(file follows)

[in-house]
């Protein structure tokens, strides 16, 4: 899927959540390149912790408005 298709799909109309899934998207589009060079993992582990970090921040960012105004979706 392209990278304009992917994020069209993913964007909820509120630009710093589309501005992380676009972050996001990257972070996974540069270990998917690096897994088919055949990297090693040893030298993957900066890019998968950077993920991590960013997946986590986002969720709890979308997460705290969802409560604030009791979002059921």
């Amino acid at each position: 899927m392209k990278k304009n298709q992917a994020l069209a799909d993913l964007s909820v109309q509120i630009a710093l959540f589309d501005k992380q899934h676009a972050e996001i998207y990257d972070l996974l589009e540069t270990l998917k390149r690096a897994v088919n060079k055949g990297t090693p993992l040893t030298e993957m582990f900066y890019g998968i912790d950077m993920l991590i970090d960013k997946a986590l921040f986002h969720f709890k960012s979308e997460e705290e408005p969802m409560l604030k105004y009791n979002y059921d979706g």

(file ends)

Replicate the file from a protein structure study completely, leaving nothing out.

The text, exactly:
[in-house]
């Protein structure tokens, strides 16, 4: 899927959540390149912790408005 298709799909109309899934998207589009060079993992582990970090921040960012105004979706 392209990278304009992917994020069209993913964007909820509120630009710093589309501005992380676009972050996001990257972070996974540069270990998917690096897994088919055949990297090693040893030298993957900066890019998968950077993920991590960013997946986590986002969720709890979308997460705290969802409560604030009791979002059921």
């Amino acid at each position: 899927m392209k990278k304009n298709q992917a994020l069209a799909d993913l964007s909820v109309q509120i630009a710093l959540f589309d501005k992380q899934h676009a972050e996001i998207y990257d972070l996974l589009e540069t270990l998917k390149r690096a897994v088919n060079k055949g990297t090693p993992l040893t030298e993957m582990f900066y890019g998968i912790d950077m993920l991590i970090d960013k997946a986590l921040f986002h969720f709890k960012s979308e997460e705290e408005p969802m409560l604030k105004y009791n979002y059921d979706g």